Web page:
Few people have spent more time contemplating The Journey of Life than Oprah Winfrey, and last week she provided another useful tip in navigating it: Quit while you're ahead.
At the current moment, this is not necessarily a thought for the masses. Unless something dramatic happens on the economic front, most of us are not going to be able to quit - period.
But the greatest decision a stellar public figure can make is to resist the temptation to keep doing the same thing forever. Even if the fans don't want you to stop.
One day you're the champion of the world, the people's choice. Then, next thing you know, you're losing a unanimous decision to Trevor Berbick. Or putting "Dictator for Life" on your business cards.
We are talking here about a timely and well-planned leave-taking - like George Washington, refusing a third term. Or the end of "The Mary Tyler Moore Show."
This is not to be confused with its evil twin sister, the Abrupt Rogue Departure. You cannot get yourself elected governor, serve for two and a half years, disappear for the better part of another and then announce you're quitting because nobody likes a lame duck. Well, it turns out you can, but it is a really, really bad idea.
"I love this show. This show has been my life. And I love it enough to know when it's time to say good-bye," Winfrey told her fans tearily. She's not actually leaving until the end of season 25, nearly two years from now. Talk about long-term planning.
However, if she really wanted to drive home how much her viewers were going to be losing, she might have picked a more inspiring lead-in to her announcement than a 20-minute interview with Ray Romano. (Along with a promo for an upcoming interview with a woman whose husband was addicted to porn.)
It's been quite a run for the Oprah brand. The uber-guests, the good works. The Obama campaign. Her forays into books (we will really miss the book thing) and spirituality (not so much). She never coasted.
Her next step seems to involve a new cable TV channel. But since Winfrey has - I believe this is an exact figure - a trilliondy-billion dollars, she probably has more than one option.
Her audience, of course, doesn't want her to move on. Americans are congenitally attached to too much of a good thing: "Law & Order." Professional sports. Christmas. (The national calendar seems to be divided into two seasons: Baseball and Holiday Shopping.)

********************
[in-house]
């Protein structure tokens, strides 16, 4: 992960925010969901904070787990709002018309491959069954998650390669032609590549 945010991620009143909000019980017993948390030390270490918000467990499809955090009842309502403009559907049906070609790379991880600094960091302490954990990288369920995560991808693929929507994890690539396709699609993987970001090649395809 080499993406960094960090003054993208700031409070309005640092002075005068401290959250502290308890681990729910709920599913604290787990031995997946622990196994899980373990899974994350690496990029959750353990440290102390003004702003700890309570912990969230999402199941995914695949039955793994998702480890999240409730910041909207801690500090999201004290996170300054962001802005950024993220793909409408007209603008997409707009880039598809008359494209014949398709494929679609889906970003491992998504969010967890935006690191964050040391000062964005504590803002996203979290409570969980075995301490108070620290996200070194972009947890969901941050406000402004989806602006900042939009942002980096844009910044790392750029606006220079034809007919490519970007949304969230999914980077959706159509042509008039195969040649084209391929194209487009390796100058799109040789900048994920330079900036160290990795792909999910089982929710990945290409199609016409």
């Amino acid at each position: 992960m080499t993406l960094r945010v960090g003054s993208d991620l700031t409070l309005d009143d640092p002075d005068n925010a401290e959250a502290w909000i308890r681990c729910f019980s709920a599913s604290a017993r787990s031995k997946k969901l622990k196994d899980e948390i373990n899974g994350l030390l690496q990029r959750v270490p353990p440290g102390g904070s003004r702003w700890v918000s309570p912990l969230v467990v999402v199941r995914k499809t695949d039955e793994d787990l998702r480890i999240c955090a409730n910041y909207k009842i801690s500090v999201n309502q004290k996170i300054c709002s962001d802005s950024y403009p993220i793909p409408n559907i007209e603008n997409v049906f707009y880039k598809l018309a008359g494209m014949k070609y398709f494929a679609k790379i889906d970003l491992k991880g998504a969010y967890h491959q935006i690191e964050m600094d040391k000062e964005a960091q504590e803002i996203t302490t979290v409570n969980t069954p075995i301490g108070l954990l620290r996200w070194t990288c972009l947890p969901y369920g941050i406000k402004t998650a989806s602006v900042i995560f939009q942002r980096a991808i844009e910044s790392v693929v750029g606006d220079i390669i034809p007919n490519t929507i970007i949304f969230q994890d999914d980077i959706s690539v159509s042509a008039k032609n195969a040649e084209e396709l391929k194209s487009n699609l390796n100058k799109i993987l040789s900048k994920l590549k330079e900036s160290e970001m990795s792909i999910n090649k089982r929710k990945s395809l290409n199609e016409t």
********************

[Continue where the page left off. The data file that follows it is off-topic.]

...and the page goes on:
The idea that anything popular should stay around until we turn green at the sight of it is not, of course, confined to our culture. The British have Tony Blair and The Spice Girls Reunion Tour.
We do hate change. Even though we know that our demand for more of the same is a treacherous road that will eventually lead to Sharon Stone in "Basic Instinct 2."
Nowhere is the need for the graceful exit more apparent than in our politics. This week Sen. Robert Byrd turned 92. He has been in office for more than 50 years. That's a record for Congress. In fact, it is probably a record for every deliberative body since Athens in the Age of Pericles.
To be fair, this was not entirely his idea. The Democratic Party begged Byrd to stay and hang onto a seat that will probably fall to the opposition when he leaves. But still, this is not a record that we want to encourage other people to aspire to break.
Nothing becomes a politician like a timely departure. If Rudy Giuliani had quit after 2001, we'd still think of him as America's Mayor instead of the worst presidential candidate in the history of the world.
Imagine how much better Joe Lieberman would look if he had called it a day after the vice presidential run. Or Ross Perot if he had stopped in 1992.
Mayor Michael Bloomberg hasn't even begun his controversial third term and already he seems to have shrunk to a pocketsize.
And what a revered figure Ralph Nader would be if he had called it quits back in the 1990s. He'd be an icon - the pioneer of consumerism who had the corporations' number from the get-go, instead of the guy who robbed Al Gore of the presidency and then just wouldn't stop talking. He could have spent the last 15 years giving inspiring lectures to college students, and now it would be time for the comeback tour. People would be flocking to hear him explain how the structure of the American economy failed its people in last year's collapse.
By the way, you can have a comeback tour if you retire gracefully. Just not one every single year.